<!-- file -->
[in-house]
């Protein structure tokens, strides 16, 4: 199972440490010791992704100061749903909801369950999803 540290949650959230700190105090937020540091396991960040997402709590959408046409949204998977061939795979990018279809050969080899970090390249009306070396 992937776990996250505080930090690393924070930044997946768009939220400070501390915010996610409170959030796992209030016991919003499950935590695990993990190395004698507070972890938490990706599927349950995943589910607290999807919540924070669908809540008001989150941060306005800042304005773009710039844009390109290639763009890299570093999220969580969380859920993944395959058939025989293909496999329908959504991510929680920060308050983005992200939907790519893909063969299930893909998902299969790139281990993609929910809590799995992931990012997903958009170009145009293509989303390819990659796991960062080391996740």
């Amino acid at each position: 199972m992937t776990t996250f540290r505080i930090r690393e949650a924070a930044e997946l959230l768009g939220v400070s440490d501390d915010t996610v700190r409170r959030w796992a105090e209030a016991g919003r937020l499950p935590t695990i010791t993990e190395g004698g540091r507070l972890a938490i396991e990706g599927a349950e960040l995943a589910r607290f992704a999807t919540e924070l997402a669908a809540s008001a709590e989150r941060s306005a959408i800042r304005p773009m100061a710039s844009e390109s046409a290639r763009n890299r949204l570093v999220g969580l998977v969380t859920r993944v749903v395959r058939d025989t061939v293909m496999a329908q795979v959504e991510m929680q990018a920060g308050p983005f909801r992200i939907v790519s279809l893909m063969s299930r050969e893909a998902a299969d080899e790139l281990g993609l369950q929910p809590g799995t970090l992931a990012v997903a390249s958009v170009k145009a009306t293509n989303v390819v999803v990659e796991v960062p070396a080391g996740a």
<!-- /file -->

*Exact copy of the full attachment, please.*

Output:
[in-house]
């Protein structure tokens, strides 16, 4: 199972440490010791992704100061749903909801369950999803 540290949650959230700190105090937020540091396991960040997402709590959408046409949204998977061939795979990018279809050969080899970090390249009306070396 992937776990996250505080930090690393924070930044997946768009939220400070501390915010996610409170959030796992209030016991919003499950935590695990993990190395004698507070972890938490990706599927349950995943589910607290999807919540924070669908809540008001989150941060306005800042304005773009710039844009390109290639763009890299570093999220969580969380859920993944395959058939025989293909496999329908959504991510929680920060308050983005992200939907790519893909063969299930893909998902299969790139281990993609929910809590799995992931990012997903958009170009145009293509989303390819990659796991960062080391996740």
């Amino acid at each position: 199972m992937t776990t996250f540290r505080i930090r690393e949650a924070a930044e997946l959230l768009g939220v400070s440490d501390d915010t996610v700190r409170r959030w796992a105090e209030a016991g919003r937020l499950p935590t695990i010791t993990e190395g004698g540091r507070l972890a938490i396991e990706g599927a349950e960040l995943a589910r607290f992704a999807t919540e924070l997402a669908a809540s008001a709590e989150r941060s306005a959408i800042r304005p773009m100061a710039s844009e390109s046409a290639r763009n890299r949204l570093v999220g969580l998977v969380t859920r993944v749903v395959r058939d025989t061939v293909m496999a329908q795979v959504e991510m929680q990018a920060g308050p983005f909801r992200i939907v790519s279809l893909m063969s299930r050969e893909a998902a299969d080899e790139l281990g993609l369950q929910p809590g799995t970090l992931a990012v997903a390249s958009v170009k145009a009306t293509n989303v390819v999803v990659e796991v960062p070396a080391g996740a």